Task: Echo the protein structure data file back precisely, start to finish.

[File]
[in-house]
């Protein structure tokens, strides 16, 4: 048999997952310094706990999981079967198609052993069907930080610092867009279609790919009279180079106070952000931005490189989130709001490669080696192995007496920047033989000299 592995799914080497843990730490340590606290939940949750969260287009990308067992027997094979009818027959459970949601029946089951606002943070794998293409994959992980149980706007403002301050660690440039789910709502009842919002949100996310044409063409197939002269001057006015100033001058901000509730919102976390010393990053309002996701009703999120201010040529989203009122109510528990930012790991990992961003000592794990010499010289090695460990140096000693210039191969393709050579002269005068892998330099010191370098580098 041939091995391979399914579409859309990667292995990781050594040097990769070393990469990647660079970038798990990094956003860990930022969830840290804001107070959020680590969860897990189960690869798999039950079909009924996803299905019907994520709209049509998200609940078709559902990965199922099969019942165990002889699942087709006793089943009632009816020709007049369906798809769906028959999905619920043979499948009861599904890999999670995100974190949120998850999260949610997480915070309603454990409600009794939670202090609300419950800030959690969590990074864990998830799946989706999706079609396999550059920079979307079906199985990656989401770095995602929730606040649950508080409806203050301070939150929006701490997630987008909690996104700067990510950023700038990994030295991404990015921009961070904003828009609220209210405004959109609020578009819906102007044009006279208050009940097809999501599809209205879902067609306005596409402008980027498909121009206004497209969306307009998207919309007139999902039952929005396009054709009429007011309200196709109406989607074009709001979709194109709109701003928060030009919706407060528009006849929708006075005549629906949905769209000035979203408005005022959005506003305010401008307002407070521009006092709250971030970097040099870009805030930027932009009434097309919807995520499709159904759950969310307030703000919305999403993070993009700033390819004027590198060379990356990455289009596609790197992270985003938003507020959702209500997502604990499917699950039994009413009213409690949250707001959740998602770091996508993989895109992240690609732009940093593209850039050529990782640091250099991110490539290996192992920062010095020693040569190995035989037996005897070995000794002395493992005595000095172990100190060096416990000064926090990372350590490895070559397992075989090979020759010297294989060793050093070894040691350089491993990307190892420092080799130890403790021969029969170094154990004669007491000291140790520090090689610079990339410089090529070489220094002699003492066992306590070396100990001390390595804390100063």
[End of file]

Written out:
[in-house]
């Protein structure tokens, strides 16, 4: 048999997952310094706990999981079967198609052993069907930080610092867009279609790919009279180079106070952000931005490189989130709001490669080696192995007496920047033989000299 592995799914080497843990730490340590606290939940949750969260287009990308067992027997094979009818027959459970949601029946089951606002943070794998293409994959992980149980706007403002301050660690440039789910709502009842919002949100996310044409063409197939002269001057006015100033001058901000509730919102976390010393990053309002996701009703999120201010040529989203009122109510528990930012790991990992961003000592794990010499010289090695460990140096000693210039191969393709050579002269005068892998330099010191370098580098 041939091995391979399914579409859309990667292995990781050594040097990769070393990469990647660079970038798990990094956003860990930022969830840290804001107070959020680590969860897990189960690869798999039950079909009924996803299905019907994520709209049509998200609940078709559902990965199922099969019942165990002889699942087709006793089943009632009816020709007049369906798809769906028959999905619920043979499948009861599904890999999670995100974190949120998850999260949610997480915070309603454990409600009794939670202090609300419950800030959690969590990074864990998830799946989706999706079609396999550059920079979307079906199985990656989401770095995602929730606040649950508080409806203050301070939150929006701490997630987008909690996104700067990510950023700038990994030295991404990015921009961070904003828009609220209210405004959109609020578009819906102007044009006279208050009940097809999501599809209205879902067609306005596409402008980027498909121009206004497209969306307009998207919309007139999902039952929005396009054709009429007011309200196709109406989607074009709001979709194109709109701003928060030009919706407060528009006849929708006075005549629906949905769209000035979203408005005022959005506003305010401008307002407070521009006092709250971030970097040099870009805030930027932009009434097309919807995520499709159904759950969310307030703000919305999403993070993009700033390819004027590198060379990356990455289009596609790197992270985003938003507020959702209500997502604990499917699950039994009413009213409690949250707001959740998602770091996508993989895109992240690609732009940093593209850039050529990782640091250099991110490539290996192992920062010095020693040569190995035989037996005897070995000794002395493992005595000095172990100190060096416990000064926090990372350590490895070559397992075989090979020759010297294989060793050093070894040691350089491993990307190892420092080799130890403790021969029969170094154990004669007491000291140790520090090689610079990339410089090529070489220094002699003492066992306590070396100990001390390595804390100063």